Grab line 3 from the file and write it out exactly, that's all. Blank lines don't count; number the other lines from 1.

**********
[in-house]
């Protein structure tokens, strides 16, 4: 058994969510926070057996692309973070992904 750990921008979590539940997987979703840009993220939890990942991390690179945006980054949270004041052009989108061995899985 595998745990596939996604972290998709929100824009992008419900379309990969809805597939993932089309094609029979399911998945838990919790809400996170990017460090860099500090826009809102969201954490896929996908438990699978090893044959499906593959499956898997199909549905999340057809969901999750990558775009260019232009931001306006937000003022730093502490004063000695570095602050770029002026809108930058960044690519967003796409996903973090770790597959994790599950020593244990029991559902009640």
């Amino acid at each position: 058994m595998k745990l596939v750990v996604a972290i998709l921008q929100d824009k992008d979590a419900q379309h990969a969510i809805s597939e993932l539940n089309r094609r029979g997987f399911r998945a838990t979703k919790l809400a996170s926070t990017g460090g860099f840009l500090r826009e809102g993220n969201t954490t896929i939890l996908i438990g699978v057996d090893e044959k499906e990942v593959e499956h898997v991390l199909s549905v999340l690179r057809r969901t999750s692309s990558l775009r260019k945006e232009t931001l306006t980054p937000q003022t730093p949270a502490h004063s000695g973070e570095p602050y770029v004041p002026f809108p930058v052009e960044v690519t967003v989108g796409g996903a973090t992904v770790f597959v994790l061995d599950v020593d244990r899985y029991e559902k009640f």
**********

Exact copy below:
């Amino acid at each position: 058994m595998k745990l596939v750990v996604a972290i998709l921008q929100d824009k992008d979590a419900q379309h990969a969510i809805s597939e993932l539940n089309r094609r029979g997987f399911r998945a838990t979703k919790l809400a996170s926070t990017g460090g860099f840009l500090r826009e809102g993220n969201t954490t896929i939890l996908i438990g699978v057996d090893e044959k499906e990942v593959e499956h898997v991390l199909s549905v999340l690179r057809r969901t999750s692309s990558l775009r260019k945006e232009t931001l306006t980054p937000q003022t730093p949270a502490h004063s000695g973070e570095p602050y770029v004041p002026f809108p930058v052009e960044v690519t967003v989108g796409g996903a973090t992904v770790f597959v994790l061995d599950v020593d244990r899985y029991e559902k009640f």